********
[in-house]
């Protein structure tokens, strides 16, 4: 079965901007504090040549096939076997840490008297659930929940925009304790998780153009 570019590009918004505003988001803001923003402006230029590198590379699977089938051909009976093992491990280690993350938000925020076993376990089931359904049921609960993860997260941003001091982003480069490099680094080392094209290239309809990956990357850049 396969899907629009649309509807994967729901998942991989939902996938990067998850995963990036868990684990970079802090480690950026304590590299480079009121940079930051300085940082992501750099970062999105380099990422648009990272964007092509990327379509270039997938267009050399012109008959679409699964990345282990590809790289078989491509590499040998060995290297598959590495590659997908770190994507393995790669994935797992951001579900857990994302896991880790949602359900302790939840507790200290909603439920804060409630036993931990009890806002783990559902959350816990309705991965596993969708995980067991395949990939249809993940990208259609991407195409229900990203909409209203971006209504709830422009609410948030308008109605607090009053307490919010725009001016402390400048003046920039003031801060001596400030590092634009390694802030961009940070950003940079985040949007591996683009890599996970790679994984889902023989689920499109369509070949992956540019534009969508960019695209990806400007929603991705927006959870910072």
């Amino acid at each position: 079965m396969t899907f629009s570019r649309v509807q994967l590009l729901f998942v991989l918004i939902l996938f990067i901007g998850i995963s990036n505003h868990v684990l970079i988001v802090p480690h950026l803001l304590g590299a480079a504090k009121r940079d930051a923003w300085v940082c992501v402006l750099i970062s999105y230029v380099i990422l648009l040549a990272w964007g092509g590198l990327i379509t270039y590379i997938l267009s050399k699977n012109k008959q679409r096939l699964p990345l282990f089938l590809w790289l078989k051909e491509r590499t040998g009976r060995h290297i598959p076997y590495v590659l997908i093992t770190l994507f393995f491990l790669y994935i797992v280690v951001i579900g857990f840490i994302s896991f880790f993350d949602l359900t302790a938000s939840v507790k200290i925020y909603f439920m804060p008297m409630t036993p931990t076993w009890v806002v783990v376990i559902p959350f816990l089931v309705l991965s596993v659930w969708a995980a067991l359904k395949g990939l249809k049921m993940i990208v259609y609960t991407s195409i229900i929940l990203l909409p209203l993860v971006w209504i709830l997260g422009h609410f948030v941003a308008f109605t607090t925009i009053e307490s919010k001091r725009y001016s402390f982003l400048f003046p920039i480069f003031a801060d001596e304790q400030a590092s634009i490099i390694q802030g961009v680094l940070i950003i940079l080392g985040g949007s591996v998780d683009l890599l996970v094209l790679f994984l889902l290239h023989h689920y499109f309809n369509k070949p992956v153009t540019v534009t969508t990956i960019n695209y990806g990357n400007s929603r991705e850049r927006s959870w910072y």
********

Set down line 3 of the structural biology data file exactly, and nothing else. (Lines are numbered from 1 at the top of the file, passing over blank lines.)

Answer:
């Amino acid at each position: 079965m396969t899907f629009s570019r649309v509807q994967l590009l729901f998942v991989l918004i939902l996938f990067i901007g998850i995963s990036n505003h868990v684990l970079i988001v802090p480690h950026l803001l304590g590299a480079a504090k009121r940079d930051a923003w300085v940082c992501v402006l750099i970062s999105y230029v380099i990422l648009l040549a990272w964007g092509g590198l990327i379509t270039y590379i997938l267009s050399k699977n012109k008959q679409r096939l699964p990345l282990f089938l590809w790289l078989k051909e491509r590499t040998g009976r060995h290297i598959p076997y590495v590659l997908i093992t770190l994507f393995f491990l790669y994935i797992v280690v951001i579900g857990f840490i994302s896991f880790f993350d949602l359900t302790a938000s939840v507790k200290i925020y909603f439920m804060p008297m409630t036993p931990t076993w009890v806002v783990v376990i559902p959350f816990l089931v309705l991965s596993v659930w969708a995980a067991l359904k395949g990939l249809k049921m993940i990208v259609y609960t991407s195409i229900i929940l990203l909409p209203l993860v971006w209504i709830l997260g422009h609410f948030v941003a308008f109605t607090t925009i009053e307490s919010k001091r725009y001016s402390f982003l400048f003046p920039i480069f003031a801060d001596e304790q400030a590092s634009i490099i390694q802030g961009v680094l940070i950003i940079l080392g985040g949007s591996v998780d683009l890599l996970v094209l790679f994984l889902l290239h023989h689920y499109f309809n369509k070949p992956v153009t540019v534009t969508t990956i960019n695209y990806g990357n400007s929603r991705e850049r927006s959870w910072y």